My klean kanteen is green

klean kanteen Last week Sharon bought me a water bottle. More than just a simple gift though, there’s a story behind this particular water bottle. You see unlike me, Sharon actually pays attention to the news when they talk about health scares. To me it seems like there’s a new study released every day telling me that the things I am enjoying right now are going to kill me, so I tend to tune the news out. It was over one of these “health scares” that we had a disagreement, many months ago. Sharon had been reading about plastic bottles, and how they can leech dangerous chemicals. My gut reaction was that her concerns were probably exaggerated, and I told her so at the time.

Of course, it turns out she was right (she usually is). Most of the problem centres around a compound known as Bisphenol A, or BPA. In the last year, many governments have issued reports questioning the safety of the compound, including Canada. Perhaps more importantly, the private sector has jumped on the anti-BPA bandwagon, with manufacturers like Nalgene issuing statements about the chemical and launching new BPA-free products. I’m not sure there is any conclusive evidence one way or the other, but it doesn’t matter – consumers don’t want products that contain BPA.

As a result, we went shopping for a new metal water bottle for Sharon (though there are some safe plastic ones – see this article for an overview). She eventually settled on a 18oz bottle made by klean kanteen. From their about page:

Klean Kanteens are made from #304 stainless steel, the material of choice in the food processing, dairy, and brewery industries. Stainless steel is easy to clean, durable, inert, sanitary, toxin-free, and non-leaching. Klean Kanteens are the stainless steel alternative to plastics. Plastics in landfills and oceans are one of the most alarming of today’s environmental stories.

I don’t think she chose it for the brand at the time, but rather because it seemed durable, affordable, and was surprisingly light (the 18oz bottle weighs 6oz). Another plus was the relatively large mouth on the bottle, making it easy to fit ice cubes inside.

Her purchase ended up being a good one! She takes her water bottle everywhere, and it does its job very well. And because it’s made of metal instead of plastic, water stays cold forever! Just another reason to ditch your plastic bottle.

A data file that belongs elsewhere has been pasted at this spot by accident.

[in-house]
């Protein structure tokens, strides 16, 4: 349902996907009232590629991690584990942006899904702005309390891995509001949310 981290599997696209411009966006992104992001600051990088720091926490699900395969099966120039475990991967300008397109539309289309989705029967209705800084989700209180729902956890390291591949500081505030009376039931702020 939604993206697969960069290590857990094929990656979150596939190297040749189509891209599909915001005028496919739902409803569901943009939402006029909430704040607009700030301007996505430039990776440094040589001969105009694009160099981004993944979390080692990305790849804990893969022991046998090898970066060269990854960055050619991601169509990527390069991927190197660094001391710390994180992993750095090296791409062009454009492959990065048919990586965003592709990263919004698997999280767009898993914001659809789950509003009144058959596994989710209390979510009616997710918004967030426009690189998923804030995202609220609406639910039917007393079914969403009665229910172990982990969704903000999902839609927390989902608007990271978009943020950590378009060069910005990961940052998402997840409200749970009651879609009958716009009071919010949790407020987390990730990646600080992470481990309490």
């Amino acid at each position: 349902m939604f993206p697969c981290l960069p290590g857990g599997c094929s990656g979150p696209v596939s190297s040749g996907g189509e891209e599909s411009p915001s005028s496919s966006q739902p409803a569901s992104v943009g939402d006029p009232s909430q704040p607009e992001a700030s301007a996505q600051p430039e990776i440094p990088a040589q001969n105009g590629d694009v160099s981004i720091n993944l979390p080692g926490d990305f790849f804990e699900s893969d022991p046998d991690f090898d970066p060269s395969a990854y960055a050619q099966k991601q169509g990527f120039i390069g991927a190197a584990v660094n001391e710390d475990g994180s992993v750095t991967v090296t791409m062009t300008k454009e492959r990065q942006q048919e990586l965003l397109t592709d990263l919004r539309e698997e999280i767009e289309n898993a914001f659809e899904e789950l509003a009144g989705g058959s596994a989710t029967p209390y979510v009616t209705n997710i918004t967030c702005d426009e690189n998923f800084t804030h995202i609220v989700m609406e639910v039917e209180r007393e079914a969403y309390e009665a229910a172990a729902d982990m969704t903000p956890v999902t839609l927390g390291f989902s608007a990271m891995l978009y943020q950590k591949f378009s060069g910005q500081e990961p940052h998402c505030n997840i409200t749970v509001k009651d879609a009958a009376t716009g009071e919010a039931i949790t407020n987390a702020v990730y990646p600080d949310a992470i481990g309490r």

I’ve never carried a water bottle around before, but I’ve gotten used to Sharon having hers. Like most people, I don’t drink enough water. If I have a water bottle handy though, I drink more.

Which brings us back to last week and the gift. I guess Sharon decided she’d had enough of me continually commenting on how great her water bottle was and drinking all her water, so she got me my very own! I have been taking my shiny new green, 27oz klean kanteen with me for the last few days and it rocks. I fill it up with water and ice cubes in the morning, and the water stays pretty cold throughout the day. Sometimes I fill it up again. I’m definitely drinking more water than I used to (and presumably ingesting less chemicals than I might have with a plastic bottle). Thanks Sharon!

If you’re in the market for a new water bottle, I’d definitely recommend klean kanteen.

4 thoughts on “My klean kanteen is green

  1. I recently stopped buying bottled water and switched to filtered tap water but still use a plastic bottle.

    I’ve been looking at other bottles – wow all this talk just about a bottle, anyway – but for me the issue is loosing the convenience of knowing how full it is at a glance… perhaps a tough metal/glass bottle is available…?

  2. Heh yeah, lots of talk just about a bottle!

    I never thought about being able to see how full it is at a glance. Guess it’s not an issue for me, but might be if you’re used to being able to do so. Maybe there’s something available for you! I haven’t seen anything yet though.

  3. If you ask me, this BPA thing is just way out of hand. If you see the doses/kg the scientists used on the rats, you can see it’s HUGE. People don’t get this kind of exposure. I agree it’s better to err on the side of caution with baby bottles since their brains and bodies are still developing. But still, I’m not throwing my Nalgene bottle away anytime soon. Granted, I only use it when I go camping…

    I like how only some things cause controversy. I think the acrylamide thing in food should be a bigger story, but everyone is more concerned with trans-fats. Acrylamide forms in baked and fried foods and it’s a proven carcinogen. I don’t hear a kerfuffle about that.

    Also, good for you for getting a stainless steel bottle. Aluminum has been linked to Alzheimer’s Disease, but again, I’m sceptical. Sharon doesn’t need another health concern to worry about from her water bottle.

  4. Andrea, the issue with BPA is that it’s an endocrine disruptor. It mimics hormones. We don’t have huge doses of hormones running through our bodies. It only takes a small amount to effect changes in us.

    It’s been known that BPA is an endocrine disruptor since the 30s! Yet, it’s still in use.

    The reality is that most of these chemicals are not sufficiently tested nor are they independently tested (read: no financial or political connections). We don’t know what the cumulative effects of the toxic soup we ingest are, nor do the “authorities.”

    Would make sense to make companies prove the safety of a chemical rather than use us as guinea pigs. Keeping unnecessary chemicals out of our food supply will keep us healthier with the side benefit being lower health care costs.

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